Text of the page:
Travelers flying on Spirit Airlines departing Feb. 10 and beyond should note Spirit's new checked baggage policy.
Each ticketed passenger will be allowed to check only one bag free of charge, as long as it doesn't weigh more than 50 pounds and does not exceed 62 inches in overall dimensions.
Prior to Feb. 10, travelers can still check two bags for free. An extra charge applies for additional, overweight and/or oversized pieces. Items such as pets, surfboards, bicycles and other sporting equipment are not included in the free baggage allowance and are subject to an extra charge.
As far as we can make out from Spirit's Web site, extra bags will cost a whopping $100 each.
Meanwhile, British Airways announced that starting Feb. 13 it would not accept bags weighing more than 50 pounds, even if a passenger were willing to pay extra. We wouldn't be surprised if more airlines attempt to introduce new restrictions and charges for baggage.
Get low-cost calling options to U.S.
Travelers to international destinations often have to pony up some serious cash when they make a call back to the U.S. In general, the lowest rates available are through calling cards, as hotels typically charge exorbitant rates even for local calls.
An alternative is CallingCards.com, a company that provides rates as low as 2.7 cents per minute for calls placed to the U.S. from a foreign country such as France or Spain. The card can also be used for domestic calls starting from 1 cent per minute.
CallingCards.com typically saves customers up to 95 percent on calls back home. The same per-minute rates also apply when placing long-distance calls from a cell phone with a calling card. In addition, with CallingCards.com, travelers no longer need to purchase a different calling card in every country they visit, since the same calling card can be used in up to 50 countries by simply dialing the local access code.
More information about rates and local access numbers is available at or by calling (888) 735-7467.
Travel with portable dialysis machines
Traditionally, patients suffering from kidney failure have to go through the hassle of finding the closest dialysis center at their destination and making sure there is room in the center's existing schedule or forgo travel plans completely and be tied to their own dialysis center.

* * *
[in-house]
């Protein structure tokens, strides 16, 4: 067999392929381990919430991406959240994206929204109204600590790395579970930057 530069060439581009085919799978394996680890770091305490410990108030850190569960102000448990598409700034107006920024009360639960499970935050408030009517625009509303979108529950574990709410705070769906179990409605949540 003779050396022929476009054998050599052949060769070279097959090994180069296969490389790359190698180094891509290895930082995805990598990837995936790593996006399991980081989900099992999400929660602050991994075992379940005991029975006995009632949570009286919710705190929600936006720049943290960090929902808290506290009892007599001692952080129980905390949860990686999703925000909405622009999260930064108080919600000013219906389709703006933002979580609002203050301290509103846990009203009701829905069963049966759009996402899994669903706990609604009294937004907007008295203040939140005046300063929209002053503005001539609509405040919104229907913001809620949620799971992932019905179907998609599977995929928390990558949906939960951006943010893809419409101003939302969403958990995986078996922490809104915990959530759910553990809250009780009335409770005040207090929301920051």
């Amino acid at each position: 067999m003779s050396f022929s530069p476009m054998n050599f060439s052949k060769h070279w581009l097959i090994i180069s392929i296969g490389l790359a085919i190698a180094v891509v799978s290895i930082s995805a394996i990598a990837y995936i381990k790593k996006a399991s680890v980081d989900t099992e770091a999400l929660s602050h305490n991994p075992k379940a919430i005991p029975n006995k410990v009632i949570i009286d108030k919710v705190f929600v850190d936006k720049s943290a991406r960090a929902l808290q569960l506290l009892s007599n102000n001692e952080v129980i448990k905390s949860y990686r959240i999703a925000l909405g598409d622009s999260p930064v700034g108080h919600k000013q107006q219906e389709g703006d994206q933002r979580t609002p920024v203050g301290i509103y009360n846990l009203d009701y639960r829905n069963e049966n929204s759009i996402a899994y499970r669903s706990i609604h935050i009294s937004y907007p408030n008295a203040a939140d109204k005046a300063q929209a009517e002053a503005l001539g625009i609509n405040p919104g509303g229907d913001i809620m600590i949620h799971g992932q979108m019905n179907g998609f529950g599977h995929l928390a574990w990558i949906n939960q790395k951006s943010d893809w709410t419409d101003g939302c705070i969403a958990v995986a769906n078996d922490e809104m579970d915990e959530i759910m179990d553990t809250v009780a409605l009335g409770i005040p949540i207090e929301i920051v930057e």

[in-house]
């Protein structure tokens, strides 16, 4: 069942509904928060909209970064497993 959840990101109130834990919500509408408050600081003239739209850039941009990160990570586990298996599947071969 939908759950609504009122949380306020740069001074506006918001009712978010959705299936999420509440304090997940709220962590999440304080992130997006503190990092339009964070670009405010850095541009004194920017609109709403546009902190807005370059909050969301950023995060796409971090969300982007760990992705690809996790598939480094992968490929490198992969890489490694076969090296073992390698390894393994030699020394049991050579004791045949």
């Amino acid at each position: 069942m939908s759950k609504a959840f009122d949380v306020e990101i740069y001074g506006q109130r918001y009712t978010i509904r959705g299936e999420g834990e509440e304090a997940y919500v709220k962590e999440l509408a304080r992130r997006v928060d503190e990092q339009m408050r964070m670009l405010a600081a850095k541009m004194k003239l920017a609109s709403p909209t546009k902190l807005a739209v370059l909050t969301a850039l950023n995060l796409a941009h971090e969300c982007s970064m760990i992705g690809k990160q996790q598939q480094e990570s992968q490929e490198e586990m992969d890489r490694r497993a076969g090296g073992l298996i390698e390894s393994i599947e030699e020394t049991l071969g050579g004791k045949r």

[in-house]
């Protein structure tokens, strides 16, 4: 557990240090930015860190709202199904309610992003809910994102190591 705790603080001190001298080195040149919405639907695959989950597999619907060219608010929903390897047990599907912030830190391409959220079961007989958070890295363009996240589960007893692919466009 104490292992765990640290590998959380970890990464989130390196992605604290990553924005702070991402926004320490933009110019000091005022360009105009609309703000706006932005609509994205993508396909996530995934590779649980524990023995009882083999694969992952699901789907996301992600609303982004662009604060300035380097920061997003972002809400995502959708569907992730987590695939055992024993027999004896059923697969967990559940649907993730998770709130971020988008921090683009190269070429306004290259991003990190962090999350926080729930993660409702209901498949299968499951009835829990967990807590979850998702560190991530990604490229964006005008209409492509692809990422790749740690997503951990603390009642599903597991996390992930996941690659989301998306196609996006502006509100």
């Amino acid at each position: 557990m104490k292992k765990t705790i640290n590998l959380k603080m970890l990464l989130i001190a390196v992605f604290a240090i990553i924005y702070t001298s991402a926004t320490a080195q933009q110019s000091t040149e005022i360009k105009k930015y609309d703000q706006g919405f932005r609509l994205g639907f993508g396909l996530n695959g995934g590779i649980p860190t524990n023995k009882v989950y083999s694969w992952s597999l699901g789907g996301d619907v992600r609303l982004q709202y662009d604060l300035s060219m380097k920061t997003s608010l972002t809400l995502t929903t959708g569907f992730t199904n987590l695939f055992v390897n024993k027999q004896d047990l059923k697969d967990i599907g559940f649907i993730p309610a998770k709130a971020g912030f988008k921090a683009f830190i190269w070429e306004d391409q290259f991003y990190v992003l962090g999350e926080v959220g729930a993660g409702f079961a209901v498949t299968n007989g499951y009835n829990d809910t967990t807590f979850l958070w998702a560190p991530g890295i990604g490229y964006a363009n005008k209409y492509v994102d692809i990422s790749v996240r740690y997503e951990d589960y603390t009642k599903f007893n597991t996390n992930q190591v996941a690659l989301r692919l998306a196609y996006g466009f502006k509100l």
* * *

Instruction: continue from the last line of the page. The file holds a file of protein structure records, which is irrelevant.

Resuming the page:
However, thanks to the development of a small, portable machine, travelers suffering from kidney failure can not only do dialysis in the comfort of their own homes, but continue therapy while on vacation with all the freedom and flexibility to do treatments when and where they want to.
NxStage System One, the first truly portable hemodialysis machine, was recently cleared by the FDA for use at home or on the road. The machine is the size of a 13-inch television set and can easily be packed into a car or taken on an airplane. It doesn't require any special water treatment or electrical setup like other home machines so a trained patient and user can easily operate the system wherever they may be. Since the machine is so easy to use, patients undergo the treatment six times a week for shorter periods of time than with in-center treatments.
More information about System One is available through or calling (866) 697-8243.
American expands meal program
American Airlines ( or (800) 433-7300) started the new year by offering customers new choices in light meals, snacks and bottled water, all of which can be purchased with credit cards, debit cards and cash on board.
From now on, snacks and bottled water will be available on all flights two hours or longer, and the light meals can be purchased on all flights three hours or longer. The new items replace the snack boxes and muffins that were previously offered for purchase on flights three hours or longer.
The changes were implemented based on customer and flight- attendant feedback that customers wanted more choices.
Four and a half years after the events of Sept. 11 changed nearly everything about air travel, airlines have not only eliminated free meals but are charging for dozens of services that once were...
Airline officials say they're trying to offset high fuel costs and low fares by charging for services that passengers want.
Ultra-low-cost carriers cut freebies to keep fares low. Some flight attendants are paid partly on commission.